~ ONE JOURNEY ~
~ There is only one journey: going inside yourself. ~
- Rainer Maria Rilke
Mediating Chaos: The tension underlying creativity ~ Saturday, January 10, 2009
The notion of chaos has really be intriguing me lately—perhaps in part because I have felt so blocked, creatively, of late. I have felt stagnant and held still. And suddenly, the motif of chaos has been rearing its head in all sorts of different contexts.
There are two sides to the chaotic: the positive, creative and procreative aspect and the negative, destructive, violent and dark aspect. I’m mostly going to be talking about the positive side of it in this post.
See, the thought that recently came to me was that creativity is like a conduit into the chaotic. It breaks us out of the stagnation of routine and the everyday (order). It keeps us fresh and alive. Of course, if that conduit gets too wide, then the chaotic does turn destructive. Those too caught up in the wilderness, the lack of structure, the anarchy of the chaotic can all too easily lose themselves to it. That’s how I can see many artists, musicians, writers and innovators moving into madness, substance abuse and so on. Their creative conduit into the chaotic was so wide that they lost themselves to the potency of the anarchy. Some were frightened by it, some wanted to lose themselves to it, some simply couldn’t reconcile the power of the chaotic coursing through them with the everyday, the structure of life in mainstream society.
As a slight digression, I think children are directly tapped into that chaotic element. They don’t see the need for order and structure (though they are comforted by it, and consistency in routine helps lull and soothe them) because they are so recently emerged from the chaotically unformed. The process of socialization is a process of providing kids with the tools they need, on the one hand to navigate the structures of society, but also to see the patterns and structures in life itself. Just as children’s visual cognition creates chairs and tables and toys out of lines and colour and shadow, and their ears begin to hear words and pitch and tone where before it was just sound (a process of ordering the chaos), at the social level, they are also learning to make patterns and predictable rules out of the chaos around them. This sort of pattern recognition and grasp of how things work allows them to learn and discern when it’s safe to cross the road, for instance.
So, it occurs to me that life is all about holding that balance between order (safe but boring) and chaos. Most of our great—and many of our not-so-great—stories are about the predictability of order and the everyday being disrupted by one or several unpredictable/chaotic elements. A young man, crossing a field, finds a severed human ear in a park; a young girl raised in Africa must brave the challenges of an American high school; a man enters prison in order to rescue his brother from death row. They’re all part of the archetypal journey—the call to adventure, answered, and the crossing of the first threshold, into the other world. In each case the person’s life is changed. Nothing is the same again, as the everyday devolves into something altogether different.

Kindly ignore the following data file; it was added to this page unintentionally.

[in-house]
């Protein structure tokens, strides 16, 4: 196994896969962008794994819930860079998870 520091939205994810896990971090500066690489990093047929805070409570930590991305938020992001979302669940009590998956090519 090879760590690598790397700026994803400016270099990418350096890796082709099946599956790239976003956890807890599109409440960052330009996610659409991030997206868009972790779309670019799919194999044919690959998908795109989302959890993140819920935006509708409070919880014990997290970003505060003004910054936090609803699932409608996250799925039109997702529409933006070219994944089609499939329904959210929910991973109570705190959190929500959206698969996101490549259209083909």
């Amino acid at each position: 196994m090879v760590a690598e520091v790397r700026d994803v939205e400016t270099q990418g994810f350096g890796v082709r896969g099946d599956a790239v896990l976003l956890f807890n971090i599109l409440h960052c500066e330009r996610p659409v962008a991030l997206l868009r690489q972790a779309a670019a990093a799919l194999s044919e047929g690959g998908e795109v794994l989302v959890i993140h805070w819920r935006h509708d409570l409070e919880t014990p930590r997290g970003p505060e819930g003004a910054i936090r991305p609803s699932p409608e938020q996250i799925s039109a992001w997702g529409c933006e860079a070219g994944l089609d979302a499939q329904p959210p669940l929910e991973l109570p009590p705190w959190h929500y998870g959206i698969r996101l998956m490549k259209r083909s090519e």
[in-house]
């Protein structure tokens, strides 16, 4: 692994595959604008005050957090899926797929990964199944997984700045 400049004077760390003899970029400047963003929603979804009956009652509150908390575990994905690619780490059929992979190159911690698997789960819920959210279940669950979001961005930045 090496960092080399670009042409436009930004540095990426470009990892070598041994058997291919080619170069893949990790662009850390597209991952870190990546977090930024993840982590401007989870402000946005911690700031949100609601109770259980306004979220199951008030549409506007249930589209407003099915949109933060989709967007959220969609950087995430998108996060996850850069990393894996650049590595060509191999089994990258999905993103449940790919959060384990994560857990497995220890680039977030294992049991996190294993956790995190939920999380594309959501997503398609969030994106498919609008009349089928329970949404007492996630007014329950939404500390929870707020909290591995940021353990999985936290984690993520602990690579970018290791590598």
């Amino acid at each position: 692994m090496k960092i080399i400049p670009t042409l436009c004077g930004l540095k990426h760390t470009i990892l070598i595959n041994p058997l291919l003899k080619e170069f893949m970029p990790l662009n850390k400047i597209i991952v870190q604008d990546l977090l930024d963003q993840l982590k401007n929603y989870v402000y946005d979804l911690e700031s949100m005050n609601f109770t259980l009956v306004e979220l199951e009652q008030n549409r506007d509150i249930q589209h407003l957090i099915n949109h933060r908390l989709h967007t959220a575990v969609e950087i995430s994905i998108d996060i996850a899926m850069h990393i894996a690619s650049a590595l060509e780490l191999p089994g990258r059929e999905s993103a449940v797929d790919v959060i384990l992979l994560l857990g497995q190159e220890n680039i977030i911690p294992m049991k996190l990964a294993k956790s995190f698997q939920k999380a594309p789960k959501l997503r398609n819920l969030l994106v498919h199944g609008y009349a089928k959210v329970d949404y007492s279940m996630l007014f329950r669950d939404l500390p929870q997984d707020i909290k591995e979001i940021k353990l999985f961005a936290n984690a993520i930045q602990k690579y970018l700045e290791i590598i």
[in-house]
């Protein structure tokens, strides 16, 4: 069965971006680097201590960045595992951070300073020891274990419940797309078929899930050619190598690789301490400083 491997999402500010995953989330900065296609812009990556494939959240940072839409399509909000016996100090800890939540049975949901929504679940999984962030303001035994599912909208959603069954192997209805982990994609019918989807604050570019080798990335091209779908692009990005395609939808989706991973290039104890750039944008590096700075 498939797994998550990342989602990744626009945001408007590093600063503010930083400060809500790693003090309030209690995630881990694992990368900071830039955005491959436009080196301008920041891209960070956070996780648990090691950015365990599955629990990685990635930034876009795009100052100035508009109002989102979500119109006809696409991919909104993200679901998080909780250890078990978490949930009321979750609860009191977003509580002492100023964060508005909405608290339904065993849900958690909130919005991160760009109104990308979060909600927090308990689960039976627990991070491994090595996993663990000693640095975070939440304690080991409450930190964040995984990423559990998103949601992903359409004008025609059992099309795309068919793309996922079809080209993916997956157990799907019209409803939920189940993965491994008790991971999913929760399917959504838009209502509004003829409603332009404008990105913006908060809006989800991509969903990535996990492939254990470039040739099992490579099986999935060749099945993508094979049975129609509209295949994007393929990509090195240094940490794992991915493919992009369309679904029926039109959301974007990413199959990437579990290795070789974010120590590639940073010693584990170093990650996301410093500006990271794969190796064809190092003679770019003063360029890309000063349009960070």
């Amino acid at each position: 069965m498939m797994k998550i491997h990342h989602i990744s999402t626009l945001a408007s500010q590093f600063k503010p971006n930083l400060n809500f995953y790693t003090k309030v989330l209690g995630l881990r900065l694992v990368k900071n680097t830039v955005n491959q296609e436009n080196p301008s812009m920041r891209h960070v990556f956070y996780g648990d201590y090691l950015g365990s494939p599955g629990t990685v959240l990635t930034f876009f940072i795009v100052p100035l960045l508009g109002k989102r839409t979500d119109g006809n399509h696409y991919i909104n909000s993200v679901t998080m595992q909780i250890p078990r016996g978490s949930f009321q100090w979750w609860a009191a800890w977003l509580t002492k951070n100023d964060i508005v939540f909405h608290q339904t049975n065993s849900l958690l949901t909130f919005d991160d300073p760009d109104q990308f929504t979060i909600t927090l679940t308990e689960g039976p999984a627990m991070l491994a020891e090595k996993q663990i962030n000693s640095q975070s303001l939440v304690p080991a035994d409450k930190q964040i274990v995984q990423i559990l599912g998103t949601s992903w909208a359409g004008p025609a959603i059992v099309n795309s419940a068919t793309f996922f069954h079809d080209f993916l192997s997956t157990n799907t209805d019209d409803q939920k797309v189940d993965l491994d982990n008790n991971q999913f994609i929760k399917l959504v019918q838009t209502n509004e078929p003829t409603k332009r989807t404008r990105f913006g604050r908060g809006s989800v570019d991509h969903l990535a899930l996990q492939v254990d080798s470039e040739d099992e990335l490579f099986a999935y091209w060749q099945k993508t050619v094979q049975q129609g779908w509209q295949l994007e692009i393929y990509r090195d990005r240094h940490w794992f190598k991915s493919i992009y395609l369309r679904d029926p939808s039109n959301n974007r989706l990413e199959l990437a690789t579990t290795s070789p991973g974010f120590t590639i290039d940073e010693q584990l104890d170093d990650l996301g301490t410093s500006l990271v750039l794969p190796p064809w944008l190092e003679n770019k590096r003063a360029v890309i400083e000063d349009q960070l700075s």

That’s the chaotic--or at least a fragment of it, thrown into the everyday. Suddenly, those predictable rules don't apply, or no longer apply in a consistent way. New rules must be learned if the hero wants to survive and be successful in his or her quest.
For many of the rest of us, the chaotic is a little less wild. We greet it via our different creative outlets and hobbies—gardening, quilting, painting, woodwork and so on. Or, we encounter it through children and the energy, movement and antidote to stagnation and the everyday that they embody.
If the chaos gets overwhelming, we begin to feel things slipping out of our grasps and our control over our everyday structures start to waver in ways we often find unpleasant and destabilizing. The destructive side of chaos, in the case of wars and social anarchy, is one of the extreme manifestations of this. Suddenly, all the rules we previously understood are gone, and we have to find new ones, and quickly, if we want to survive.
On the other hand, if we don’t have enough creative/positive chaos in our lives—enough outlets—then we can sometimes turn to other facets of the destructive side of the chaotic. Drug and alcohol abuse as well as other forms of destructive behaviour often emerge in such cases—it’s a refuge from the mundane. Sometimes it begins as something apparently benign or fun—a few social drinks to loosen up (and don’t get me wrong—in many cases, it stays that way). But as with that artistic conduit, chaos can be a dangerous thing, and the conduit can begin to widen without volition. Before you know it, it’s flooding in and turning everything upside down—reaching out beyond the safe boundaries you thought you’d established and wreaking widespread havoc in your life.
A’course, I don’t want havoc. I just want a teensy, tiny little conduit into the chaotic—a slim little cable that can supply me with a decorous feed of creative chaos that I can shape into something that entertains me while I work on it. Barring that, a Muse of Fire that would ascend the brightest heaven of invention would not go too far amiss either. I’m taking applications. Please include resume and a cover letter describing relevant experience. ::Posted by Anduril Elessar @ 9:56 AM::::